Improving urban air and stormwater quality using photocatalytic highway pavement and photocatalytic pervious concrete shoulders
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Pervious concrete, photocatalytic concrete, and photocatalytic pervious concrete are emerging technologies in the pavement industry, and have been researched in order to determine the efficacy of these technologies in environmental sustainability on a wide scale. In this thesis, the effects of photocatalytically active cement on a highway were studied, along with the affects of photocatalytic pervious and conventional pervious concrete shoulders. A laboratory experimental setup was conducted simultaneously as a comparison between theoretical and practical implementations of this technology. The results of the laboratory test indicated that there was not a significant increase in nitrate, but the nitrite levels increased significantly. This could be indicative of the rolls humidity and total sunlight play in the reactivity of the photocatalytic concrete, but needs further assessment for conformation. It may also suggest the role of retention time of the water within the pervious concrete as well. The field results indicate that nitrate levels were present early on in the construction phase of the project, even prior to opening the highway to the public and to large traffic volumes. Data indicates that the base was drainable and drained quickly, despite the amount of fines within subbase. It was also determined that water had an effect on the temperature of the pavements, as heat was drawn away from the subbase during rain events. Further data needs to be collected and analyzed in order to more certainly determine effect of this technology on water quality. Further assessment need also be conducted on the use of pervious concrete as highway shoulders. This was suspected to be the first highway pavement in the world in which photocatalytically active cements were utilized for air and water quality improvements, and it is also suspected to be the first highway in which pervious concrete shoulders were used for stormwater management.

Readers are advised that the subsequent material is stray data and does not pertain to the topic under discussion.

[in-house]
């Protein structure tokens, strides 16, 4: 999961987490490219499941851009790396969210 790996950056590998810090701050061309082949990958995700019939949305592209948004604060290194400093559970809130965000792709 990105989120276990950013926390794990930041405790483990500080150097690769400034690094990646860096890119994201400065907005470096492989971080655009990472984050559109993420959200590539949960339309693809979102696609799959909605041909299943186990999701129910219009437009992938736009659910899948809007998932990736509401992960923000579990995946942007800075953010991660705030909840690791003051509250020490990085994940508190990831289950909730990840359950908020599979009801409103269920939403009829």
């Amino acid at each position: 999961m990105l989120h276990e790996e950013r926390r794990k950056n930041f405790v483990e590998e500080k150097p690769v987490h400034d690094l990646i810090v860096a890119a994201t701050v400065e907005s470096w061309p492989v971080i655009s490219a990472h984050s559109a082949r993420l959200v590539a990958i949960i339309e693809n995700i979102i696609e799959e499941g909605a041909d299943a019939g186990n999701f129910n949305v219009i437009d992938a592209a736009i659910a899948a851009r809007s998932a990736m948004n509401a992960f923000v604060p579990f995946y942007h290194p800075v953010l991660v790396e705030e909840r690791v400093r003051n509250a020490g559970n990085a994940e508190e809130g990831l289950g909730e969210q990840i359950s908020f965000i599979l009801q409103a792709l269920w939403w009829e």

Table of Contents
Introduction -- Literature review -- Methods and instrumentation -- Laboratory simulation -- Construction -- Field results -- Construction challenges and observations -- Summary and conclusions -- Appendix A. Weir box calibration -- Appendix B. Flume data -- Appendix C. Statistical analysis of lab sample water -- Appendix D. Statistical analysis of construction water -- Appendix E. Statistical analysis of rainwater samples -- Appendix F. Drought data